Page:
Through FlexiBake’s purchasing, production, sales and lot tracking modules, manufacturers have complete traceability, from the moment a raw material is received all the way to when the customer receives a finished product.
“Full mock recalls can be completed in under one minute, and include reports with specific inventory to be pulled off shelves,” says Ortner.
FlexiBake understands that most manufacturers require a certain level of traceability, but are also in need of route and delivery management; the company offers its combined equipment bundle to those companies. Ortner notes that the system is flexible enough to accommodate a very wide range of operations.
Evolution of the UPC
The UPC dates back to 1973 and helps support many regulatory compliance requirements for the food industry.
The first step in creating barcodes and assigning unique product identification numbers is to obtain a GS1 Company Prefix, a unique ID number. Then Global Trade Item Numbers (GTINs), found beneath the UPC bar code, are assigned to uniquely identify the company’s products at all item and package levels.
Another type of identifier called a Global Location Number (GLN) is another GS1 industry standard, which can be used to identify the locations of parties involved in business transactions—these can be functional groups within a company, or places that might ship, receive, process or hold inventories.
“With GTINs and GLNs, companies can share product and location information electronically with trading partners,” says Angela Fernandez, vice president, retail grocery and foodservice, GS1 US, Lawrenceville, NJ. “This reduces communication errors, increases the speed of trade transactions and supports real-time product information updates.
“GS1 standards provide traceability by enabling the tracking of end-to-end movement of products through the supply chain, from the original source—manufacturer or grower—to the retail shelf,” continues Fernandez. “With complete supply chain visibility, product recalls can be more efficiently managed in the event of a foodborne illness outbreak or product quality-control issue.”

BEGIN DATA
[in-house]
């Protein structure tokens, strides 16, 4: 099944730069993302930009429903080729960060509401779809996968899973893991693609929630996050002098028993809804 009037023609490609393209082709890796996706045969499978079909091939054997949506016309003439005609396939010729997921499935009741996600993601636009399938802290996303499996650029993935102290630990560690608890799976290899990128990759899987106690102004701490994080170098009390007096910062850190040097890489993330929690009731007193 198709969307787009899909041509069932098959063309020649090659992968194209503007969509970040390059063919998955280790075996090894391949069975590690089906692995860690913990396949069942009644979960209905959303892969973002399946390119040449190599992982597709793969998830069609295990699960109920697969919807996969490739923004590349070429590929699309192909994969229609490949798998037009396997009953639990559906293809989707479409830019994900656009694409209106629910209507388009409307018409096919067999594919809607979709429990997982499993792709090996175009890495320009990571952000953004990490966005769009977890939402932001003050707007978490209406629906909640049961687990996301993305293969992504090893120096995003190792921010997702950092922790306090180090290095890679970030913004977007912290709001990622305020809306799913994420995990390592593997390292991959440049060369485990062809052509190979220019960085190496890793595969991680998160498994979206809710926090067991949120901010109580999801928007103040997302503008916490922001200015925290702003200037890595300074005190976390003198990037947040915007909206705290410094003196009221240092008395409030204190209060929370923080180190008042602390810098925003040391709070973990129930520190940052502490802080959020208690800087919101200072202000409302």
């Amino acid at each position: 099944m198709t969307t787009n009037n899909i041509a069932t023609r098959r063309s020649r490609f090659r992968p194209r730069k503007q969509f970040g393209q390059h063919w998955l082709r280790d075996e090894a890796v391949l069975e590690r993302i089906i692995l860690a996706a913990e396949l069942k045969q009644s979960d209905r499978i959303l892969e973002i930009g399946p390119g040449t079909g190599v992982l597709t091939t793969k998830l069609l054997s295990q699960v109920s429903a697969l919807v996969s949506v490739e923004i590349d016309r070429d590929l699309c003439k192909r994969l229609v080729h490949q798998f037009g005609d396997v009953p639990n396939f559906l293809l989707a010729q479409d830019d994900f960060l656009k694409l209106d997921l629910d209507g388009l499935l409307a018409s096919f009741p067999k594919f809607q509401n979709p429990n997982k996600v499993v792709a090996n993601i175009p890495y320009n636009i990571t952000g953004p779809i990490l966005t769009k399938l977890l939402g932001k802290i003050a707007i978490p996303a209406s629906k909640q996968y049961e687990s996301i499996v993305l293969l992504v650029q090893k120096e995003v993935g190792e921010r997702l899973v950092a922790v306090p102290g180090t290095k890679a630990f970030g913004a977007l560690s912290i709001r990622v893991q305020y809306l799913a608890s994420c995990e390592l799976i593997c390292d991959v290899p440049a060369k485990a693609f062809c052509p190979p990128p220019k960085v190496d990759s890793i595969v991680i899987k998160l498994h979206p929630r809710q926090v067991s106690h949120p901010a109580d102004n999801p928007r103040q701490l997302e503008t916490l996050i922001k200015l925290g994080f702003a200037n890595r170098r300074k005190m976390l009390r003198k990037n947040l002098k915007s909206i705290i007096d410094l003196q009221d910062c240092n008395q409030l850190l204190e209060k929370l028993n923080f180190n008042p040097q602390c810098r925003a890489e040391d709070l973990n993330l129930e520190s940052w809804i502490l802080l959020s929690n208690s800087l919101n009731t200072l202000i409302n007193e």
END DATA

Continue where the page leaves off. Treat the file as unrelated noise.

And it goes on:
Regardless of the methods employed, paperless traceability makes reacting in the event of a mishap a snap—and often helps prevent them in the first place.
Tracking the buzz
Select ingredients require a higher level of source traceability and certification, including honey. Some honey is still imported into the U.S. in circumvention of trade laws and—by extension—sometimes quality and safety assurances.
“Imported honey originating from China is being transshipped through other countries to circumvent the U.S. duty. An antibiotic that has been banned in the U.S. has sometimes been found in imported honey originating from China. Other honey has been found to contain added syrups or sweetener extenders that are not made by bees in the hive,” says Gordon Marks, executive director, True Source Honey, Washington, D.C.
True Source Honey Certification was developed to help prevent illegal trade in honey that circumvents U.S. law. About 30 percent of the honey sold in North America is True Source Certified, which provides audits by an internationally recognized third-party firm that certifies the source of the honey, from hive to packer.
“As with any food, when you’re not sure of the origin, you can’t be sure of the quality,” says Marks.